Monash University’s Dr Zareh Ghazarian, who researches political engagement in young Australians, has found that many young or first-time voters aren’t confident about who to vote for, or the process of the electoral system.
“There’s a lot of effort to teach young people in school,” he says, “It’s part of the national curriculum from grade 3 to 10. But when young people leave school, there’s a need to remind and refresh the knowledge – they would like a bit of a brush up.”
But Ghazarian cautions against assumptions that this reflects apathy on the part of many young voters.
“It ranges from those who really aren’t very interested at all, all the way through to those are really devoted, close followers of the political debate. It’s not necessarily about their age.”
It’s been widely observed that more Australians between the ages of 18 and 24 have enrolled for this election than ever before, provoking increased focus on the youth vote and how it might play out. But the number of 18 and 19 year old Victorians who are registering to vote is not substantially increasing.
The increase of registered Victorian voters between 2015 and 2019 represents 43.6% of the growth of the estimated population for Victorians in the 20-24 age bracket. However, the growth in the 18-19 age bracket, which includes 16 and 17-year-olds registering to vote in the next years’ elections, represents only 3%.
These numbers indicate that on closer scrutiny, the level of engagement of young people is not universal. That said, Ghazarian does believe that social media is playing a part in encouraging more young Australians to engage in politics.
“It may just be that they haven’t had as much time to enrol,” he says of the 18-19 year olds. “There’s nothing to suggest that it’s any different from older generations. The only difference is that young people now have access to information that older generations just couldn’t get.”
At training in Vermont, the young footballers say they never talk politics with their families.
Kye Barlow, who is out of action with a broken wrist in a sling, watches his team mates run figures of eight, leaping to catch the football Best kicks at them. He says he doesn’t know who his parents vote for, or why. But with his own first visit to the ballot box looming, he thinks he will find out how they vote and follow their lead.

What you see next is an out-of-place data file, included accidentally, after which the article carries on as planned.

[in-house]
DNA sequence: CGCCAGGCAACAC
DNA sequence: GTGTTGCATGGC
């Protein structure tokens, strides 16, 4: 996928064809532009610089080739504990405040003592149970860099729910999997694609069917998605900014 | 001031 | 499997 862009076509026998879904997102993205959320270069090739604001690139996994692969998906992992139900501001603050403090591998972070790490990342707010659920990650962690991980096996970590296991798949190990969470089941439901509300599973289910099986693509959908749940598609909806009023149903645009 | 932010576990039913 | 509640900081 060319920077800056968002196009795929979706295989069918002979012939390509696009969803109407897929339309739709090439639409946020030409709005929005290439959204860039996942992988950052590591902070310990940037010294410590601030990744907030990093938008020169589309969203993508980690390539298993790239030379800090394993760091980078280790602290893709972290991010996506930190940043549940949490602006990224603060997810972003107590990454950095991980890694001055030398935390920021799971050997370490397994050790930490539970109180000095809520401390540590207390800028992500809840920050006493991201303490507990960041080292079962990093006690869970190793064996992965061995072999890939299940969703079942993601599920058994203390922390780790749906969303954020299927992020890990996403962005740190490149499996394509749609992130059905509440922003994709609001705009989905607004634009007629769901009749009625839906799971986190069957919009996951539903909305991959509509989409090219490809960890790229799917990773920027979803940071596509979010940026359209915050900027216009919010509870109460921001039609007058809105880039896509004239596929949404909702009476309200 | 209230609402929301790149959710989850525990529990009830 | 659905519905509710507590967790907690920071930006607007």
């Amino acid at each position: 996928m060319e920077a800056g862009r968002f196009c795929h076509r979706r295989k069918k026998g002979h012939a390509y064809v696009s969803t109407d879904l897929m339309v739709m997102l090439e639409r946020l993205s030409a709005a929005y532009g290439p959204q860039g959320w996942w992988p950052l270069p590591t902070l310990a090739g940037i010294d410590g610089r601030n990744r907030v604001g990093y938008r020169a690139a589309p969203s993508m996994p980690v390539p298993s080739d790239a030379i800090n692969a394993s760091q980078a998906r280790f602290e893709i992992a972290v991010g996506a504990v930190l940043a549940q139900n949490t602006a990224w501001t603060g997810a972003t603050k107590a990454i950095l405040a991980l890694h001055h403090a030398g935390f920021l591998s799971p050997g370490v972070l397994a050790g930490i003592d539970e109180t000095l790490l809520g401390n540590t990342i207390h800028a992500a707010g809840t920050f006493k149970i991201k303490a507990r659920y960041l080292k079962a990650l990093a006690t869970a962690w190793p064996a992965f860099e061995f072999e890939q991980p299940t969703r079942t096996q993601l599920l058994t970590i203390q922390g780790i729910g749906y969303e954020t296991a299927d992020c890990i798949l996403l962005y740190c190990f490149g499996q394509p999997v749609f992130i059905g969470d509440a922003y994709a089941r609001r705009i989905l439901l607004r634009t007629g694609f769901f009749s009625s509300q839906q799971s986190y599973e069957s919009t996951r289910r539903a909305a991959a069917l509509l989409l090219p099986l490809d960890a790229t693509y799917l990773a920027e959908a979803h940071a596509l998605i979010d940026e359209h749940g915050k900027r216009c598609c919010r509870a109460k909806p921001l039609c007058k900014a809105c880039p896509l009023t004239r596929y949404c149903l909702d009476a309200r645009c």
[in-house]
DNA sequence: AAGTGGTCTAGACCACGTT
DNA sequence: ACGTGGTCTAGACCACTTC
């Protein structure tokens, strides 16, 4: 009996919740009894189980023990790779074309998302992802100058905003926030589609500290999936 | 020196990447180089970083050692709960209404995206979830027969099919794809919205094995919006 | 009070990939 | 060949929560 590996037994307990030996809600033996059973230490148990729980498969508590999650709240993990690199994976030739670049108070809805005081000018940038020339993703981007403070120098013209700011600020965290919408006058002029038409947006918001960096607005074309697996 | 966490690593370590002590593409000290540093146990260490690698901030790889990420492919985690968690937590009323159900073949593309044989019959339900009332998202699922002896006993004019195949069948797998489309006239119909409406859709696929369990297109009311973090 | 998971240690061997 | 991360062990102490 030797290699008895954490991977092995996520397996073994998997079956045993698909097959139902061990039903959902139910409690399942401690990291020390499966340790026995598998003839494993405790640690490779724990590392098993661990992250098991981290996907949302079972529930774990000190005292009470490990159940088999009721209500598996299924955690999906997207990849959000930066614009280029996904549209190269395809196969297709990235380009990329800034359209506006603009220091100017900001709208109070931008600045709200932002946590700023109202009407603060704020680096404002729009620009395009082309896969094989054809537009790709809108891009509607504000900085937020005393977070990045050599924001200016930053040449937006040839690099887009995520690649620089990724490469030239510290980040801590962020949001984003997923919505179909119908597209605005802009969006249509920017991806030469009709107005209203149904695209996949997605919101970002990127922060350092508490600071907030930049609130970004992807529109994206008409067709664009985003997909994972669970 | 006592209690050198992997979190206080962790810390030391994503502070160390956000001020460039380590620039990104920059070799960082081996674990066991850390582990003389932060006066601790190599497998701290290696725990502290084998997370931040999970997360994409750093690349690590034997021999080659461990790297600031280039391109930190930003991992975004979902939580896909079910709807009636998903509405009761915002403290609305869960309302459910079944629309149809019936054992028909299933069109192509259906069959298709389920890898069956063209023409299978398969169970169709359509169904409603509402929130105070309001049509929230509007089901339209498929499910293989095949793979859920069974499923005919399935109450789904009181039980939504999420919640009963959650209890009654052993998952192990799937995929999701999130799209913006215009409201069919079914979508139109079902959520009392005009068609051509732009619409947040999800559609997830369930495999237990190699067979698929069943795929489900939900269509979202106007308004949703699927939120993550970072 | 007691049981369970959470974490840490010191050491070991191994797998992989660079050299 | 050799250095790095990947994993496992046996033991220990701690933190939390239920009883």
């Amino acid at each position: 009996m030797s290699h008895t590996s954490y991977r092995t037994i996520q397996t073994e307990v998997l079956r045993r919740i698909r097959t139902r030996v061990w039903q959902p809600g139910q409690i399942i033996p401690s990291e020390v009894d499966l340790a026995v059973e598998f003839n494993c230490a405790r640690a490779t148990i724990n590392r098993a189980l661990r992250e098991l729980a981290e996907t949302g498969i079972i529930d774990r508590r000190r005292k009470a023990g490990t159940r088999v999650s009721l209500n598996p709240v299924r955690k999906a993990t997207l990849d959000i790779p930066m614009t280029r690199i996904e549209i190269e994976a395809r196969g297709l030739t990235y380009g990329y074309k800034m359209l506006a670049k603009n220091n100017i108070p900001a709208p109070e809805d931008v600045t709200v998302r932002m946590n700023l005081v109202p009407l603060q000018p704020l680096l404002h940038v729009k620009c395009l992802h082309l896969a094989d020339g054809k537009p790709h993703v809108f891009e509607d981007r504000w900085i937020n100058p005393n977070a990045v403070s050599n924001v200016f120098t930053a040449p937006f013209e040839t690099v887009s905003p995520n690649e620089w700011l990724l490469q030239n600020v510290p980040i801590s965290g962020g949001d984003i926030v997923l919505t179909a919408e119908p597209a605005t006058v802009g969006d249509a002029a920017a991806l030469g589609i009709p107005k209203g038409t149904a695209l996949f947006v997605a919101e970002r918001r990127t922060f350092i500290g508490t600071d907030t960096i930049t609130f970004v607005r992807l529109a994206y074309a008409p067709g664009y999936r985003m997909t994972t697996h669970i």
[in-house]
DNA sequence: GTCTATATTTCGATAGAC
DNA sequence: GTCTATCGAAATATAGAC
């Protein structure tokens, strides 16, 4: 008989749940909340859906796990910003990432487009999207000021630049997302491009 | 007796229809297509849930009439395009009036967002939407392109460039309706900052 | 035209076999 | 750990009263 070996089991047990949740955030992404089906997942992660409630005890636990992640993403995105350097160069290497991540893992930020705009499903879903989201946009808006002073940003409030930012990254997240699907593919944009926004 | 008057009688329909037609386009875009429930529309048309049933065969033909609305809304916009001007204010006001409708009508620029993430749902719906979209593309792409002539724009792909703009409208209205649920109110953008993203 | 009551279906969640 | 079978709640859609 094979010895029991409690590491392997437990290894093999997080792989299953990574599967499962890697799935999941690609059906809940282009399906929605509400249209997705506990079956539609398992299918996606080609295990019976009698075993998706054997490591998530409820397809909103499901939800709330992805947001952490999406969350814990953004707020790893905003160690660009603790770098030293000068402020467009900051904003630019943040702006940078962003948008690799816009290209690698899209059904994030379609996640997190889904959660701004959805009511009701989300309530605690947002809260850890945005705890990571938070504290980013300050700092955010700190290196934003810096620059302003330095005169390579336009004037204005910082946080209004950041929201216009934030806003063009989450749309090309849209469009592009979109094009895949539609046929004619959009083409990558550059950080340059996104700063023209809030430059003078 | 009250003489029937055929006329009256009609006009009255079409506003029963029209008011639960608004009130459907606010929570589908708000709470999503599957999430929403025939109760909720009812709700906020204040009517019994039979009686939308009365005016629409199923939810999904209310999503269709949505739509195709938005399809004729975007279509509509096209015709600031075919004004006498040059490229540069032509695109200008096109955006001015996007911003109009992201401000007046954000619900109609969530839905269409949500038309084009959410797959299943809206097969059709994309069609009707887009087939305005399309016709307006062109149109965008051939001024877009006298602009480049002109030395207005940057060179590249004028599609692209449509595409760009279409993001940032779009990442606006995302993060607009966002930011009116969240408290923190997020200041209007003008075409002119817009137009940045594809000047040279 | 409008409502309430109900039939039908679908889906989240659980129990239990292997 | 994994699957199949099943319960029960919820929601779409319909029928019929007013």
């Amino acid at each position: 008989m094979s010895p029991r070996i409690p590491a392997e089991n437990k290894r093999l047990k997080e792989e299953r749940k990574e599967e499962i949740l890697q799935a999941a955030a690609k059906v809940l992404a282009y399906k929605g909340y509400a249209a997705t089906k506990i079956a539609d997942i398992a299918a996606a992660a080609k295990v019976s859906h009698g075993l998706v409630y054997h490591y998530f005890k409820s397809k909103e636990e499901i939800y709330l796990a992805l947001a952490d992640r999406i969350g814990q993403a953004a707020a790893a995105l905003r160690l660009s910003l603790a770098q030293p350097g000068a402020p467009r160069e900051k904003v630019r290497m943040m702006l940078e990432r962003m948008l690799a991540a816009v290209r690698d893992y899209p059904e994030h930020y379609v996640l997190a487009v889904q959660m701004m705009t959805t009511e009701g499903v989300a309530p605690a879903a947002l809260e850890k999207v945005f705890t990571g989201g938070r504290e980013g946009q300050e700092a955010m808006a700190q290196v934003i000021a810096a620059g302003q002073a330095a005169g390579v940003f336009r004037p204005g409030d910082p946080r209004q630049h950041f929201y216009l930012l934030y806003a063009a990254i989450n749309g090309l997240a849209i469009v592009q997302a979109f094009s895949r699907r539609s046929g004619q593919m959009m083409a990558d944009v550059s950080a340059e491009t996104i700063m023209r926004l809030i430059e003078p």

Barlow, who has deferred an offer to study sports science at Deakin to focus on football and his job as a lifesaver, has only recently turned 18. “I know voting affects everyone,” he explains, “I just haven’t gotten around to thinking about it.”
On the issue of the election of the captain for the under 19s, however, he’s passionate.
“I voted for Damo,” he says. “He was my captain in the 17s, the first year I came to the club. He’s good with everyone.”
Damo was a favourite for the captaincy, more certain than the federal member, and when Best announces him as the victor after training, he declares “we’re all really pleased with your choice”.
By all accounts, he’ll do well. “You can just tell, some kids are just natural leaders,” says Best. “They get around the boys and bring everyone up.”
The captain has more responsibilities than tossing the coin at the start of the game. They’re a link between the coaches and the other players, and they keep up the morale of the team.
“It’s a very big honour,” Damo says, beaming. “There’s a lot of really good leaders in that team.”
Like Barlow, he defines a good leader as someone who brings up the team, and can communicate with everyone, not just their inner circle.
“Not just on field, you gotta communicate with them off training. If they’re doing alright off the field, they’ll do alright on the field.”
Also like Barlow, he doesn’t see a lot of good leadership in the political sphere.
“They’re trying to make it too much about themselves, trying to get themselves on the telly,” says Damo.
“I think it’s pretty poor,” says Barlow. “There’s always a different prime minister for every vote. I reckon if there was one prime minister for ages it would be good. Doesn’t seem like there’s one good one.”